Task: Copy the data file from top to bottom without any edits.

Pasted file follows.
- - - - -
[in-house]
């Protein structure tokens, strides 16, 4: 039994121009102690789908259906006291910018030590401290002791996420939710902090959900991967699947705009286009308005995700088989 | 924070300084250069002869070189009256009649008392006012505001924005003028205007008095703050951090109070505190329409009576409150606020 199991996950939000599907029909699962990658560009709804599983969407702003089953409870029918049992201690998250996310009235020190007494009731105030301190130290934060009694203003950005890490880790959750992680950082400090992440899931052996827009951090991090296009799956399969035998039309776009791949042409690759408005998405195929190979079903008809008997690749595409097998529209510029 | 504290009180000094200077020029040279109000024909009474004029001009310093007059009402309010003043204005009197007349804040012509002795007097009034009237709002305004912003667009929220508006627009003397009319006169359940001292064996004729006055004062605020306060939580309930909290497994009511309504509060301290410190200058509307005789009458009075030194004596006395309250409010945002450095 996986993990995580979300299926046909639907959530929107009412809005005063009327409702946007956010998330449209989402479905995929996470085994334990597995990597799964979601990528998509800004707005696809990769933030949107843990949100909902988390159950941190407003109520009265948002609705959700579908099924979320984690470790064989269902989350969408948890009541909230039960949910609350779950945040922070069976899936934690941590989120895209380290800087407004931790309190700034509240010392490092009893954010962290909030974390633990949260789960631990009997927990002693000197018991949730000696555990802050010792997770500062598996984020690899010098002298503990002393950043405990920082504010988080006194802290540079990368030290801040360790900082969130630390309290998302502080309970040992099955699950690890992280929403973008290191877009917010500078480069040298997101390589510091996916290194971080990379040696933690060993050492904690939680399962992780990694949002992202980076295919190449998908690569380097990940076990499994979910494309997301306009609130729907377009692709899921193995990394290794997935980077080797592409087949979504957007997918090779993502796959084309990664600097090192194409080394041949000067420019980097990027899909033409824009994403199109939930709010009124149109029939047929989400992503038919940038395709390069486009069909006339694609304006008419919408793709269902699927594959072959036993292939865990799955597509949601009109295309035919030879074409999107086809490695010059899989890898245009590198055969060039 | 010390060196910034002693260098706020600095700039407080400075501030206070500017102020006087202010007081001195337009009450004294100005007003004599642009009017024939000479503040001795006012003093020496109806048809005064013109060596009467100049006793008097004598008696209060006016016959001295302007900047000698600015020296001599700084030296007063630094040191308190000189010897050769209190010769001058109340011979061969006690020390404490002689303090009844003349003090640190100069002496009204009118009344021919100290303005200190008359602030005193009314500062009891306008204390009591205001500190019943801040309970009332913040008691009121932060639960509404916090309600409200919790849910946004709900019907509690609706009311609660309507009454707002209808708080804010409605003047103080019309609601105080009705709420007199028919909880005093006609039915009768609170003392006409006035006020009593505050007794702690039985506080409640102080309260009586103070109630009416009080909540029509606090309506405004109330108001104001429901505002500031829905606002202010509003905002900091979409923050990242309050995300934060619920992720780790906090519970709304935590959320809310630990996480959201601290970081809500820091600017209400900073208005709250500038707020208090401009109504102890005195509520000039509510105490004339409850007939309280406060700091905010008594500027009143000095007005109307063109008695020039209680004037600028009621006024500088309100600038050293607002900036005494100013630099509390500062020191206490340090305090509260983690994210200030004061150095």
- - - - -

[in-house]
């Protein structure tokens, strides 16, 4: 039994121009102690789908259906006291910018030590401290002791996420939710902090959900991967699947705009286009308005995700088989 | 924070300084250069002869070189009256009649008392006012505001924005003028205007008095703050951090109070505190329409009576409150606020 199991996950939000599907029909699962990658560009709804599983969407702003089953409870029918049992201690998250996310009235020190007494009731105030301190130290934060009694203003950005890490880790959750992680950082400090992440899931052996827009951090991090296009799956399969035998039309776009791949042409690759408005998405195929190979079903008809008997690749595409097998529209510029 | 504290009180000094200077020029040279109000024909009474004029001009310093007059009402309010003043204005009197007349804040012509002795007097009034009237709002305004912003667009929220508006627009003397009319006169359940001292064996004729006055004062605020306060939580309930909290497994009511309504509060301290410190200058509307005789009458009075030194004596006395309250409010945002450095 996986993990995580979300299926046909639907959530929107009412809005005063009327409702946007956010998330449209989402479905995929996470085994334990597995990597799964979601990528998509800004707005696809990769933030949107843990949100909902988390159950941190407003109520009265948002609705959700579908099924979320984690470790064989269902989350969408948890009541909230039960949910609350779950945040922070069976899936934690941590989120895209380290800087407004931790309190700034509240010392490092009893954010962290909030974390633990949260789960631990009997927990002693000197018991949730000696555990802050010792997770500062598996984020690899010098002298503990002393950043405990920082504010988080006194802290540079990368030290801040360790900082969130630390309290998302502080309970040992099955699950690890992280929403973008290191877009917010500078480069040298997101390589510091996916290194971080990379040696933690060993050492904690939680399962992780990694949002992202980076295919190449998908690569380097990940076990499994979910494309997301306009609130729907377009692709899921193995990394290794997935980077080797592409087949979504957007997918090779993502796959084309990664600097090192194409080394041949000067420019980097990027899909033409824009994403199109939930709010009124149109029939047929989400992503038919940038395709390069486009069909006339694609304006008419919408793709269902699927594959072959036993292939865990799955597509949601009109295309035919030879074409999107086809490695010059899989890898245009590198055969060039 | 010390060196910034002693260098706020600095700039407080400075501030206070500017102020006087202010007081001195337009009450004294100005007003004599642009009017024939000479503040001795006012003093020496109806048809005064013109060596009467100049006793008097004598008696209060006016016959001295302007900047000698600015020296001599700084030296007063630094040191308190000189010897050769209190010769001058109340011979061969006690020390404490002689303090009844003349003090640190100069002496009204009118009344021919100290303005200190008359602030005193009314500062009891306008204390009591205001500190019943801040309970009332913040008691009121932060639960509404916090309600409200919790849910946004709900019907509690609706009311609660309507009454707002209808708080804010409605003047103080019309609601105080009705709420007199028919909880005093006609039915009768609170003392006409006035006020009593505050007794702690039985506080409640102080309260009586103070109630009416009080909540029509606090309506405004109330108001104001429901505002500031829905606002202010509003905002900091979409923050990242309050995300934060619920992720780790906090519970709304935590959320809310630990996480959201601290970081809500820091600017209400900073208005709250500038707020208090401009109504102890005195509520000039509510105490004339409850007939309280406060700091905010008594500027009143000095007005109307063109008695020039209680004037600028009621006024500088309100600038050293607002900036005494100013630099509390500062020191206490340090305090509260983690994210200030004061150095």